You’re not sure if he’s dreaming. The landscape becomes liquid. They travel a long way—like in 2001: A Space Odyssey. Arcadia is long gone. They go into the hollow earth. They see the source of all rivers, and the contented gods associated with them. Sannazaro is feeling sick. He wants to see his little river, the Sebeto (which is gone now, but which used to run through the middle of Napoli, Sannazaro’s hometown). Everybody around him turns gray, like he’s asking to see his chart and they know he has cancer. They take him to his little river, and here’s what happens. Summary will not suffice:
Thus by degrees we began to see the little ripples of Sebeto; the Nymph, perceiving that I was rejoicing at this, sent forth a great sigh and turning to me all filled with pity she said: “Now you can make your way by yourself”—and having said this she disappeared, nor did she reveal herself to my eyes again.
I remained in that solitude all fearful and sad, and seeing myself without my guide I would hardly have had the courage to move a step, except that I saw before my eyes my beloved little river. After a brief space drawing near to it, I walked along searching eagerly with my eyes if one might be able to see the source from which that water rose; for at every step its current seemed to be increasing and acquiring still greater impetus. So taking my way along a hidden channel I wandered hither and thither until, arrived at last at a cave hollowed out in the stern rock-face, I found the venerable God sitting on the ground, with his left side leaning on a stone urn that was pouring forth water: which (already in great plenty enough) he had made the more with that which he was continually adding as it rained down from his face, his hair, and the bristles of his dripping beard. His garments seemed to be of a greenish ooze; in his right hand he was holding a slender reed, and on his head a garland woven of rushes and other grasses growing in those very waters: and round about him were his Nymphs all weeping in an unaccustomed murmur, and cast on the ground without order or any dignity they never lifted up their sorrowful faces.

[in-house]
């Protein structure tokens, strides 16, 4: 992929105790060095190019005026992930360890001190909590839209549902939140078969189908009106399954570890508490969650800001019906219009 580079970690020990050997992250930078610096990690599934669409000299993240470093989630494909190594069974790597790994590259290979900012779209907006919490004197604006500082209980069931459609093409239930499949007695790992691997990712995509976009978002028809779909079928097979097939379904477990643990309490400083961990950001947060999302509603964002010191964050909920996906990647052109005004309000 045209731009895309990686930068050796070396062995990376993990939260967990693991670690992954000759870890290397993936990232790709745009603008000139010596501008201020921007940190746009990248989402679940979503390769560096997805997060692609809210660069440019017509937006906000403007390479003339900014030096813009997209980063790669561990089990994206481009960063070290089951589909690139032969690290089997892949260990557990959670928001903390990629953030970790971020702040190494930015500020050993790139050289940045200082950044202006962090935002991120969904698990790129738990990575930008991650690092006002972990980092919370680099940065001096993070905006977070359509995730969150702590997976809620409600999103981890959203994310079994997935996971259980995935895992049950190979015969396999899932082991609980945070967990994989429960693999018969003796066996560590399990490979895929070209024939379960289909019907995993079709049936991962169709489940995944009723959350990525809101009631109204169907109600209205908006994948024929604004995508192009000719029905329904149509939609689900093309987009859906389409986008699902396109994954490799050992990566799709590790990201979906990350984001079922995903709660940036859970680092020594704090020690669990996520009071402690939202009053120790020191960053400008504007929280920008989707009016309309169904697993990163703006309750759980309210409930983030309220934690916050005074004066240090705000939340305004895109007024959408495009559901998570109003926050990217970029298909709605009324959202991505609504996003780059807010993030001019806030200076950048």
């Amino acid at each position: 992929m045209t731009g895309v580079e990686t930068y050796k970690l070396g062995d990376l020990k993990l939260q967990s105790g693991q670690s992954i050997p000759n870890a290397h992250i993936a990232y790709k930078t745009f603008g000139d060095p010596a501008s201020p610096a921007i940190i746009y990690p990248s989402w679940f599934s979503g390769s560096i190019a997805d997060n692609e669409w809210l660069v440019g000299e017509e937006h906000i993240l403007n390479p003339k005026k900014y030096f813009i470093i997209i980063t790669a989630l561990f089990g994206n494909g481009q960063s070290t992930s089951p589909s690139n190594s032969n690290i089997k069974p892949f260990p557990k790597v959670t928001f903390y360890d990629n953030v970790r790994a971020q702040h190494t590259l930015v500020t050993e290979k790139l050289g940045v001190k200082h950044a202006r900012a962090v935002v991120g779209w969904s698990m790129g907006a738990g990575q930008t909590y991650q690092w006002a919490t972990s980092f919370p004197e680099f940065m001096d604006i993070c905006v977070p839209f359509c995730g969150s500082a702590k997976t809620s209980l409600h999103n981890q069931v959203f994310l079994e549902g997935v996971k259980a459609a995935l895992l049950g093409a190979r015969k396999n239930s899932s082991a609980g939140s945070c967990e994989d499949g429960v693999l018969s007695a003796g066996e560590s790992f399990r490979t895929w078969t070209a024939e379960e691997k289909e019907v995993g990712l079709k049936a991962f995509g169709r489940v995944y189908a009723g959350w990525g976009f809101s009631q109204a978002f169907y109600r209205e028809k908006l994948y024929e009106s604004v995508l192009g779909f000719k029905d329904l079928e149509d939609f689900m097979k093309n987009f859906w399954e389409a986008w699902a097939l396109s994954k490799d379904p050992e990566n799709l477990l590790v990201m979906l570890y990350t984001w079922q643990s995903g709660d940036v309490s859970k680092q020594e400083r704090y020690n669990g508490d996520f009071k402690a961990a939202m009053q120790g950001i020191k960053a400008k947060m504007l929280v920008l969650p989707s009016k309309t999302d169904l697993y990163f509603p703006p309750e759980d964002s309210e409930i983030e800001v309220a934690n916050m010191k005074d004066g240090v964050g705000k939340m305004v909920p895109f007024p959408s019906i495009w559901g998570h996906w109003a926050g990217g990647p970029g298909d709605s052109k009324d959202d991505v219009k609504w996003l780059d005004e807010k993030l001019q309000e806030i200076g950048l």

A lamentable spectacle presented itself to my eyes, as I looked upon this; and now I began to be aware within myself of the reason my guide had abandoned me a little before. But finding myself led there, and lacking the confidence to turn back again, without taking further counsel, all sorrowful and full of mistrust I bowed down first to kiss the earth, and then began these words: “O most lambent river, O Monarch of my countryside, O gracious and pleasant Sebeto, that with your clear cold waters refresh my beautiful homeland, may God exalt your condition: may God exalt your condition, O ye Nymphs, the noble offspring of your father: I pray thee, be propitious to my coming; and receive me among your forests with kindness and grace. Let my fortune be content to have led me through diverse chances to this point: now, whether reconciled or sated with my troubles, let her lay down her arms.”